I’ve never talked about the artwork that tops my blog. I call it “investing in my personal property.” The two portraits are of me now and myself at age two. I worked on the painting for several weeks and then stopped. I didn’t feel the artwork was finished but also didn’t know where else to take it. Maybe it is because my personal journey isn’t over yet. Anyways when I started this blog it seemed like an appropriate image for a wet coast dilettante so it has remained unfinished and in a position of importance on this blog. I like the contrast between the promotional image of calm sea and lighthouse and the rocky, rough sea that is usually navigated in making personal investments. The only way to progress is to scan the horizon ahead, rudder the present course and look above one’s past.

Someday I may know how to do it.

Sunday, March 10, 2013

stone's throw

I tossed a pebble in a pond
It did not cause much of a ripple

But I wondered
After it fell

Did it stir up much muck?

And when it touched bottom

Was it the lone stone
Among grains of sand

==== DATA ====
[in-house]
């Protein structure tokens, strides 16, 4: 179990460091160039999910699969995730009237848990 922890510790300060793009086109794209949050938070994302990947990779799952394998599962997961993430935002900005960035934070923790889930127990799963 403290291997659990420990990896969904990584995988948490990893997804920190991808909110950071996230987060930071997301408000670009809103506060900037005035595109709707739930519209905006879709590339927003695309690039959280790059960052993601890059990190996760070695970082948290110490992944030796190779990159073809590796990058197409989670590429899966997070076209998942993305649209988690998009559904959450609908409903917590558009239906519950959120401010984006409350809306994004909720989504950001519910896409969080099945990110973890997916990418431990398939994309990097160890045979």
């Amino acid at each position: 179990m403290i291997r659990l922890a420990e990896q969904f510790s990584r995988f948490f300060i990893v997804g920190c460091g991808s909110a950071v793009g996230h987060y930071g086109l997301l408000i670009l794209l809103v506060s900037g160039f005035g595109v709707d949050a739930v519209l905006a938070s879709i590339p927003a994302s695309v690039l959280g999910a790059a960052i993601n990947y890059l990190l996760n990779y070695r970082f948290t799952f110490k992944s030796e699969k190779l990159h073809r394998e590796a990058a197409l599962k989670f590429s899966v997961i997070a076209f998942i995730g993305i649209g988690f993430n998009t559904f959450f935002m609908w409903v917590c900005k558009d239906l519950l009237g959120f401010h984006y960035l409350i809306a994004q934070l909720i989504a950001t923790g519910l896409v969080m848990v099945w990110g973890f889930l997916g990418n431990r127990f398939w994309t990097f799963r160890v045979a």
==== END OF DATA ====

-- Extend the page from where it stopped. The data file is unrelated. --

Or did it join others

To become a spawning ground.

The really, really good thing about pushing yourself out of your comfort zone is that it introduces you to new ideas.  Since you’re not looking for new ideas, busy doing other things, they hit you over the head like a beer can at an open air concert. (Not that I'm an expert on open air concerts or beer cans but it seemed like a good analogy.) Pushing me out of my comfy space last week by posting on a possible festival event led to some new creative endeavors. For the post I felt I needed to add some sketches of possible hat ideas. I must admit they weren’t very good but they were the best I could come up with at the time.I wish I had come up with the following one last week:
This so much more captures the mood I was going for.
As a result I got away from doing doodles and shifted more towards sketching.If the following look like they came from a National Geographic magazine well that's because they did.